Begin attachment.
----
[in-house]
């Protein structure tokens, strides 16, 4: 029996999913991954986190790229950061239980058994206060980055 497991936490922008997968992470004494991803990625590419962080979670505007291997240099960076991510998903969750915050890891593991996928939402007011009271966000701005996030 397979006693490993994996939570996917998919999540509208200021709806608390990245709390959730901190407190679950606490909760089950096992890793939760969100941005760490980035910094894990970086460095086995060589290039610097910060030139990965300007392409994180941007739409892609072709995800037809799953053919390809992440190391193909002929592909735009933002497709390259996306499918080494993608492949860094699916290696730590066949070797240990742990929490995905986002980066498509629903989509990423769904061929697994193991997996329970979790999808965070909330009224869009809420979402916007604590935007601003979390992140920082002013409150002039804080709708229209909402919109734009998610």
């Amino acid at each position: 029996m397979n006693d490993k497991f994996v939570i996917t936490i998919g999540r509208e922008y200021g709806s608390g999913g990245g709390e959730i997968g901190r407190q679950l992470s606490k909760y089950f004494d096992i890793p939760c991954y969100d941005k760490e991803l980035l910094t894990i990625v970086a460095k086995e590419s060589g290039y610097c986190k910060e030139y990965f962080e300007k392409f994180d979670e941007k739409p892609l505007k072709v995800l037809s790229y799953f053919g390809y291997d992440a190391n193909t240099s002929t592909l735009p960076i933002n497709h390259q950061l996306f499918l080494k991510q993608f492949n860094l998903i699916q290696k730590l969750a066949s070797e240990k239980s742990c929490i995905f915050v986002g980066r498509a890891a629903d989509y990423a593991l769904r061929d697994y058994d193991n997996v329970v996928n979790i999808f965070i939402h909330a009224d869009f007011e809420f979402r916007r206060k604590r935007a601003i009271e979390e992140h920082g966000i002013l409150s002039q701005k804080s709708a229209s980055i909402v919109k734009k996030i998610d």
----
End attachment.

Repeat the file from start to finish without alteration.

[in-house]
């Protein structure tokens, strides 16, 4: 029996999913991954986190790229950061239980058994206060980055 497991936490922008997968992470004494991803990625590419962080979670505007291997240099960076991510998903969750915050890891593991996928939402007011009271966000701005996030 397979006693490993994996939570996917998919999540509208200021709806608390990245709390959730901190407190679950606490909760089950096992890793939760969100941005760490980035910094894990970086460095086995060589290039610097910060030139990965300007392409994180941007739409892609072709995800037809799953053919390809992440190391193909002929592909735009933002497709390259996306499918080494993608492949860094699916290696730590066949070797240990742990929490995905986002980066498509629903989509990423769904061929697994193991997996329970979790999808965070909330009224869009809420979402916007604590935007601003979390992140920082002013409150002039804080709708229209909402919109734009998610």
């Amino acid at each position: 029996m397979n006693d490993k497991f994996v939570i996917t936490i998919g999540r509208e922008y200021g709806s608390g999913g990245g709390e959730i997968g901190r407190q679950l992470s606490k909760y089950f004494d096992i890793p939760c991954y969100d941005k760490e991803l980035l910094t894990i990625v970086a460095k086995e590419s060589g290039y610097c986190k910060e030139y990965f962080e300007k392409f994180d979670e941007k739409p892609l505007k072709v995800l037809s790229y799953f053919g390809y291997d992440a190391n193909t240099s002929t592909l735009p960076i933002n497709h390259q950061l996306f499918l080494k991510q993608f492949n860094l998903i699916q290696k730590l969750a066949s070797e240990k239980s742990c929490i995905f915050v986002g980066r498509a890891a629903d989509y990423a593991l769904r061929d697994y058994d193991n997996v329970v996928n979790i999808f965070i939402h909330a009224d869009f007011e809420f979402r916007r206060k604590r935007a601003i009271e979390e992140h920082g966000i002013l409150s002039q701005k804080s709708a229209s980055i909402v919109k734009k996030i998610d």